November 11, 2010

Ready to charter?

I NOTICE THAT SOME PEOPLE are happy to swop boats with others in distant cruising destinations, so that both parties can have boating vacations at little or no cost. But I couldn’t do that. Sharing my boat would be like sharing my wife. It may be very old-fashioned of me, but I can’t do that.

Like most people, I prefer to charter. Sometimes, however, the charter companies are fussy about your experience of handling boats. So, what do you think? Are YOU ready to charter yet?

Here are the first two questions in a 10-part quiz I prepared to test your skills. The answers are below, so be careful not to peek before you’ve answered the questions.

1. Anchoring

Your chosen night anchorage is a charming little cove protected from the prevailing wind by a high, steep hill. The holding ground is good but when you arrive there your find it’s crowded with charter yachts.

You notice, however, that there is space enough for you up to windward of everybody else, close in toward the beach and under the hill in about 10 feet of water — plenty for your 5-foot draft, even allowing for the tide.

Should you:

(a) Anchor there?

(b) Anchor to leeward behind everybody else, far away from the beach in 40 feet of water?

(c) Ask someone already anchored if you can raft up alongside them for the night?

2. Maneuvering

At your on-board briefing the charter company representative informs you that you have a right-handed propeller. She asks if you understand this, and you nod wisely. After all, most things are right-handed, right? That’s obviously another word for normal.

So, when you’re backing out of your slip under power, what’s most likely to happen to the stern if the rudder is centered?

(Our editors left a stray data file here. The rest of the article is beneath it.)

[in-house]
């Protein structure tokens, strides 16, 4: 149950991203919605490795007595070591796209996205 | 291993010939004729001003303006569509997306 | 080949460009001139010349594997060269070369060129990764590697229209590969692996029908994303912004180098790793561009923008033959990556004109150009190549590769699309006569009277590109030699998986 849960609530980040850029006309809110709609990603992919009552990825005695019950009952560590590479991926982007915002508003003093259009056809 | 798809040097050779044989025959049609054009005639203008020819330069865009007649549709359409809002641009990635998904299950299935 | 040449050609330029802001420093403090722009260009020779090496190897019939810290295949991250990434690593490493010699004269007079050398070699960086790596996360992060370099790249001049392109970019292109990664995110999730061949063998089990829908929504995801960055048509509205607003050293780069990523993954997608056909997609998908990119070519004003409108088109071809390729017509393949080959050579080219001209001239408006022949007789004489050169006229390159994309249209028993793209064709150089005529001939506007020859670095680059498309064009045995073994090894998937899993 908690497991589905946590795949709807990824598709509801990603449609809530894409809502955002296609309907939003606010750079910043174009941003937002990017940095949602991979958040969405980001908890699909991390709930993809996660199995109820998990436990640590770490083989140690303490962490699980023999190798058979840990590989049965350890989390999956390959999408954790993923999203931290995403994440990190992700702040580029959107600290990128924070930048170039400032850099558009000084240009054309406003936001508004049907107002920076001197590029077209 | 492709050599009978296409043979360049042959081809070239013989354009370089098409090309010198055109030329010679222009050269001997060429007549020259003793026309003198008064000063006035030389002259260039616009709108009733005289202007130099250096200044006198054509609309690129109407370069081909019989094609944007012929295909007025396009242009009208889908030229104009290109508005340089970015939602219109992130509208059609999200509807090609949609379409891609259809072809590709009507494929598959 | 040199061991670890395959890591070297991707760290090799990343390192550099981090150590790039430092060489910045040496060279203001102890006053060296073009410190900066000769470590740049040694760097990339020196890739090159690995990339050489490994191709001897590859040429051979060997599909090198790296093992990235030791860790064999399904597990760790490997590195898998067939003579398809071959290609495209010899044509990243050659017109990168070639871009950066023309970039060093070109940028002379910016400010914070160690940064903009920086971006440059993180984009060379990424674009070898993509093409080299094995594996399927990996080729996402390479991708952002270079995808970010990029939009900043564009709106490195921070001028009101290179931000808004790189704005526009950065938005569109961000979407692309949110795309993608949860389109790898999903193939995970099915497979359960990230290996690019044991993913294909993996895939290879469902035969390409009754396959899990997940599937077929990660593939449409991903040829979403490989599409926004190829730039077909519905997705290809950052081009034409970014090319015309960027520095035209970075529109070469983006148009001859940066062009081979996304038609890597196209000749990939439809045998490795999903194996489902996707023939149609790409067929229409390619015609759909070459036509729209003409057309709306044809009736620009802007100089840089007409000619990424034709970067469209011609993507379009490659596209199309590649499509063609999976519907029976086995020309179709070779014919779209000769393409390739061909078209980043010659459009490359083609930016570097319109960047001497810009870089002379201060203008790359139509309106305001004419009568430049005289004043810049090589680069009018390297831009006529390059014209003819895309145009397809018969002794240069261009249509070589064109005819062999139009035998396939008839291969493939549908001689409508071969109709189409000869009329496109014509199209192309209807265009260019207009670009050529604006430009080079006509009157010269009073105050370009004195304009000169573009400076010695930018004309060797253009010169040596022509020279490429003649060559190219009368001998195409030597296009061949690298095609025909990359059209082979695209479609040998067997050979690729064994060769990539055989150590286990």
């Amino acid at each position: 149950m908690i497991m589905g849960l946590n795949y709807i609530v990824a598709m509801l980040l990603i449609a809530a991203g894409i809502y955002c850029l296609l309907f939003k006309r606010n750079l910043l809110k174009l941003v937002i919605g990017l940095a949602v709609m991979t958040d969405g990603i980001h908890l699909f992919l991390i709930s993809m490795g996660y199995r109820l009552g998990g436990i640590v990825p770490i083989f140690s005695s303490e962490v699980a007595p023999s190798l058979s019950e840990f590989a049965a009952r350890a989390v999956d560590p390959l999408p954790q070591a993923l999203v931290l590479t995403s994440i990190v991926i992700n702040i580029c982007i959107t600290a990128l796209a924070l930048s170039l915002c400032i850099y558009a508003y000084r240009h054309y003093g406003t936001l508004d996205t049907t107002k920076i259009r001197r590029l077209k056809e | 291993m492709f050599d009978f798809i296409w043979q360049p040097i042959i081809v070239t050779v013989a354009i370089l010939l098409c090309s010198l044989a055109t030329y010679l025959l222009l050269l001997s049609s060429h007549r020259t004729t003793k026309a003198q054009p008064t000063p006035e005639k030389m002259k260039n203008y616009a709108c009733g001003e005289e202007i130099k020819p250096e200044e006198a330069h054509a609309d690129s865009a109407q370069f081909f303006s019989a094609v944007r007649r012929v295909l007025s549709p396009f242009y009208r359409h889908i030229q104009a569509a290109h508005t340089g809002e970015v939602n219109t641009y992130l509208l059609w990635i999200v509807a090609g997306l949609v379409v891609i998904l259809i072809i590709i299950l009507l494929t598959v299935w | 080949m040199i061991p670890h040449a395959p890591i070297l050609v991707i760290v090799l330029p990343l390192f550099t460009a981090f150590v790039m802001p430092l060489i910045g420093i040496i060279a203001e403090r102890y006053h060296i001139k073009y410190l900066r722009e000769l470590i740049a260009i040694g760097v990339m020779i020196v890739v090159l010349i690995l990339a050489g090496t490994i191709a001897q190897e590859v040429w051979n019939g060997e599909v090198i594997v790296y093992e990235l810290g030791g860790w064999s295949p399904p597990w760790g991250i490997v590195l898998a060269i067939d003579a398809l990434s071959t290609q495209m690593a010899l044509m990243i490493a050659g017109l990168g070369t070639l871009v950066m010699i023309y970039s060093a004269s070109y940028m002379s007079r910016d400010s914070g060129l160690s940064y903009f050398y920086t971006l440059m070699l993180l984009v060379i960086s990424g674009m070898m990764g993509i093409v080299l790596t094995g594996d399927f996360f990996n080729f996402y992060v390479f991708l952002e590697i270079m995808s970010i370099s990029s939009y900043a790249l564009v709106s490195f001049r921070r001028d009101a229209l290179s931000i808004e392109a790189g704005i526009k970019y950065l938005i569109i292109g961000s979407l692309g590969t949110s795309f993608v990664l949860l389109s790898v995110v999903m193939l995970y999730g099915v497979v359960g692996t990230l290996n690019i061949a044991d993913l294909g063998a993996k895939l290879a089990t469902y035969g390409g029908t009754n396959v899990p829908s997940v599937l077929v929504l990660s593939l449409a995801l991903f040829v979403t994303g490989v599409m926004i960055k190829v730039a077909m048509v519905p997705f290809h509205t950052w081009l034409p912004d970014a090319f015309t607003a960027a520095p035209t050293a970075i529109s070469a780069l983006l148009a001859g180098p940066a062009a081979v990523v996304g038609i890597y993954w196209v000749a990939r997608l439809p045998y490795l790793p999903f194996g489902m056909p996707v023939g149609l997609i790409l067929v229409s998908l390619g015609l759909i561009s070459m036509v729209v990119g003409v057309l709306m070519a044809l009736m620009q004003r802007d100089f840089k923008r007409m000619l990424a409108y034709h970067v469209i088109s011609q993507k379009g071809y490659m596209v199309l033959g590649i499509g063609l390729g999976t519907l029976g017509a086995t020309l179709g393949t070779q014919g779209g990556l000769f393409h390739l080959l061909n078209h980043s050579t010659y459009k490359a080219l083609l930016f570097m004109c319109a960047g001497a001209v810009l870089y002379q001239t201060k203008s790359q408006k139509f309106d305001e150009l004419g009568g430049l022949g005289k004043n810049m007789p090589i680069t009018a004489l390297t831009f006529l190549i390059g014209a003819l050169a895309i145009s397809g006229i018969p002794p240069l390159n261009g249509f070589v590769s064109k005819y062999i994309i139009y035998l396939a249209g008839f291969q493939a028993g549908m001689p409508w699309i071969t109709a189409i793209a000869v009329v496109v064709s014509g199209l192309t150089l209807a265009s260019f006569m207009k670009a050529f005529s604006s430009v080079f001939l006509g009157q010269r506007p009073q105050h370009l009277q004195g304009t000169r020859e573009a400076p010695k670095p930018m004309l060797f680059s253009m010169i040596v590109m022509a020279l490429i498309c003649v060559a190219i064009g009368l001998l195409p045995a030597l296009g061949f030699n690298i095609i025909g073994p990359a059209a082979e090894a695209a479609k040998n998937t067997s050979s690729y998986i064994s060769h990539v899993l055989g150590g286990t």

(a) The stern will probably tend to swing to port, or your right as you face aft.

(b) It will just go backward in a normal straight line.

(c) It will probably tend to swing to starboard, or your left, facing aft.


1(b). If you’ve ever tried this, you’ll know why the answer isn’t (a). Frequently a steep hill or cliff will create a backwind for a short distance to leeward. You could end up being sucked in toward the beach and going aground.

It pays to be suspicious. There’s usually a good reason why nobody’s already anchored in what looks to be a prime spot. As for (c), even if you found a willing host, most charter companies forbid rafting up — for good seamanlike reasons.

2 (a). Looking from astern, a right-handed propeller turns clockwise when it’s driving forward. In reverse, it turns counter-clockwise. It also tends to “paddle-wheel” the stern one way or the other, particularly at slow speeds.

So think of the propeller as a paddle wheel moving the stern to the left when you’re in reverse, as seen from behind. Correspondingly, a left-handed prop will move the stern to the right in reverse, of course. Different boats behave differently, but this is what a prudent sailor would reasonably expect and be prepared to make allowance for.

Today’s Thought

It takes several years for anyone to learn to handle a yacht reasonably well, and a lifetime to admit how much more there is to learn.

— Maurice Griffiths

Boaters’ Rules of Thumb #119
Knots and line strength. All knots (and even tight kinks) reduce the strength of a line. Here’s how much the strength of the line is reduced by:
Anchor bend, 24 percent; round turn and two half hitches, 30 to 35 percent; bowline, 40 percent; clove hitch, 40 percent; sheet bend, 45 percent; reef knot, 55 percent.
Note: None of this should worry you unduly because most modern lines on yachts are far stronger than they need be.

Teacher: “How many times can 2 be subtracted from 10?”
Student: “I have done it 154 times and every time it comes to 5.”

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